Wandered over here through your comments on another screenwriting board... Just read your whole blog, and really enjoyed it.

    Well, actually, it brings back painful memories. I'm a screenwriter, an actual honest to god working one with multiple credits in television and features over the last ten years. (I'm insane about my privacy, so I guess you'll have to trust me.)

    From what I can piece together, it sounds like you've only been out of school for two or three years, yes?

    I just want to say that you're doing great, and the kind of meetings you're having and experiences you're having convince me that you will start getting assignments/sales soon.

    Don't quit. You're on the cusp. And two or three years is actually a short amount of time, even though it can seem like a lifetime...

    Your manager is right. Finish that spec. Specs have nice long lives, and you own them.

    Of course, as I'm typing this, I'm realizing that you're my competition, so I should be discouraging you instead.

    Quit! Go home!

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  9. Okay, but could you please tell My Deeply Concerned Mother I'm truly about to pop? She worries so. In answer to your question, I've been out of film school for seventeen months. Long ones. Umatilla looks better every day. But then I'd so miss the strippers, stuntmen and D-Girls. Thanks for reading. And tell your Big Deal Friends.
    :-) JGTH

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  10. I know nothing about the entertainment field, except from ordering lasagna at Milano's on Vermont from unemployed actors. It isn't there anymore, so my opinion is officially worth nothing. After all that, I will say that your writing is terrific.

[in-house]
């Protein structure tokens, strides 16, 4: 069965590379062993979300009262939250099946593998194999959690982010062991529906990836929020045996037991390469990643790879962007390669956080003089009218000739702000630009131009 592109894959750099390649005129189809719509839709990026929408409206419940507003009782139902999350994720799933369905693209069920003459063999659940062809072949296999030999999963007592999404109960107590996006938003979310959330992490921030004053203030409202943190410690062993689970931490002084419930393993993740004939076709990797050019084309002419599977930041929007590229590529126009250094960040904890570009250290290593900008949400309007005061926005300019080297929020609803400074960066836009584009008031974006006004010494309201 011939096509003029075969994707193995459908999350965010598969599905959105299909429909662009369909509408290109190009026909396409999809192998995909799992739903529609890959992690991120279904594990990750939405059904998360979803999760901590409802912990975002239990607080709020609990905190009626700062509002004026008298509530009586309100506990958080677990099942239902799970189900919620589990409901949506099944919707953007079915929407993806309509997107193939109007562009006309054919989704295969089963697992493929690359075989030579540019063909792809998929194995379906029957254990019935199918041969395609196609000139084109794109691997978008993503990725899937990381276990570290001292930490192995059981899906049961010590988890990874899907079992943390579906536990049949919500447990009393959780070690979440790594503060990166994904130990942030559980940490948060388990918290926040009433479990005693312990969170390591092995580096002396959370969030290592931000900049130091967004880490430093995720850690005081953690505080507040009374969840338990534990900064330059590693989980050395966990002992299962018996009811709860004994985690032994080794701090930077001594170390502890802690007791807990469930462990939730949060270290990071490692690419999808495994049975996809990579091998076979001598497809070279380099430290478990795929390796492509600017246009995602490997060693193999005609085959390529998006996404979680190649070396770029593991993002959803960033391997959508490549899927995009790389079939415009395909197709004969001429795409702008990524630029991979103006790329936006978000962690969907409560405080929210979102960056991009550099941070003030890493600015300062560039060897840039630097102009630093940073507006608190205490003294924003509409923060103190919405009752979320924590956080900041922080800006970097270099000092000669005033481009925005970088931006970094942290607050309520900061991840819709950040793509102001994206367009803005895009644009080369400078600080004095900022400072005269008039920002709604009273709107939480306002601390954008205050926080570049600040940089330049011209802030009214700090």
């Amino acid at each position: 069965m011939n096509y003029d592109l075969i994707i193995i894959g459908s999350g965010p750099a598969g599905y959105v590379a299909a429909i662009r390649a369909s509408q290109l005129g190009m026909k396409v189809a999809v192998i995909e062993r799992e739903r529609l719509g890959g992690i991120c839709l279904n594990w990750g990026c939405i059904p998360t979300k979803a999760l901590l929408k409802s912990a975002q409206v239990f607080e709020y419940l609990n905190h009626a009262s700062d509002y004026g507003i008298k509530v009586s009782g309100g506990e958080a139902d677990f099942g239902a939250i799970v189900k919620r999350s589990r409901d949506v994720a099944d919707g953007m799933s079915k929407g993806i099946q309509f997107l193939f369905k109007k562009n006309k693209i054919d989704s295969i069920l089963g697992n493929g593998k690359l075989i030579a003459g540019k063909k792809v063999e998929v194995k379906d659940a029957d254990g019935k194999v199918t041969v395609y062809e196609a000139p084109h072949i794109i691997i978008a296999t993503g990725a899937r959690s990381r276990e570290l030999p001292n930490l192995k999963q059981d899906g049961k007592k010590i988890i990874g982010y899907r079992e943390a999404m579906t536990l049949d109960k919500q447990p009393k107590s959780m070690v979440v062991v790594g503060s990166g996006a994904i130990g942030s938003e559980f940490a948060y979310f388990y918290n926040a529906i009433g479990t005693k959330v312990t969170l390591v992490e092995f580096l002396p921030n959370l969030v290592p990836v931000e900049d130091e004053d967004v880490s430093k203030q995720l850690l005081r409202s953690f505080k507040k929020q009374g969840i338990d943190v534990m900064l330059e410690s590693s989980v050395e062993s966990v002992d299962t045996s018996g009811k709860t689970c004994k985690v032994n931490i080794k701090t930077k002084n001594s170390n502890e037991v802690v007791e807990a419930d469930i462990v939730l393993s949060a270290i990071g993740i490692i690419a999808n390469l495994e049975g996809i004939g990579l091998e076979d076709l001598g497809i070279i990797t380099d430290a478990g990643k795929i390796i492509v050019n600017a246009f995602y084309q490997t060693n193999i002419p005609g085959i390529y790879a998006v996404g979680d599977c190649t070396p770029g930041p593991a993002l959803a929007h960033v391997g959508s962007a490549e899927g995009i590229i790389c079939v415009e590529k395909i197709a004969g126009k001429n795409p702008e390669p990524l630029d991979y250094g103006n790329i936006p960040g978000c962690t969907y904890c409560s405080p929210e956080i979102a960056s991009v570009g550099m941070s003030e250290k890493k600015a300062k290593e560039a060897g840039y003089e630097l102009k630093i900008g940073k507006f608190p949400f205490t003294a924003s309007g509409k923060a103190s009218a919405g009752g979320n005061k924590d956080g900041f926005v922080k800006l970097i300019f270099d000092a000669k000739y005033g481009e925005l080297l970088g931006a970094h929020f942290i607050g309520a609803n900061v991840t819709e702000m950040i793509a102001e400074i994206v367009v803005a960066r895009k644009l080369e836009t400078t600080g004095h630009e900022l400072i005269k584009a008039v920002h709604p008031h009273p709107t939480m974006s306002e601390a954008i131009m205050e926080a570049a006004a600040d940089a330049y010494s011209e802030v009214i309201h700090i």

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  11. Anonymous4:11 PM

    Seventeen months? One year five months?

    OK, sympathy over. Some people actually try for, oh, I don't know, twenty months? (Or five or ten years.)

    Here's one piece of vaguely depressing news: budgets are mostly used up this year, so the odds of selling/getting an assignment before January are reduced. Tell your mom to hold out a bit longer. And to send cash for Xmas.

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  12. That's seventeen months since film school. Five years before and three during. I'm just shy of the ten you mentioned on the outside. My favorite quote is Jay McInerney's: "I went so quickly from aging failure to young success."

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  13. Anonymous5:30 PM

    Sympathy returned.

    You missed part of the McInerney quote: "I went so quickly from aging failure to young success to oddly bombastic and inappropriate wine reviewer."

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  14. "Plus which you need to work on your look." ...this was the line that cracked me up the most. To get us writers to wear anything post 1991 and without the name of a defunkt band or University we never attended emblazoned on the front would be a miracle...heck who am I kidding, to get us to even wear CLOTHES some days...keep on rocking Jules (can I can you that?)

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  15. It's all about the P.J.'s, MQ. I buy the ones that can technically pass as clothing so I can go outside and scoop up Wiener poop without the neighbors pointing and laughing. You know, not that I've noticed.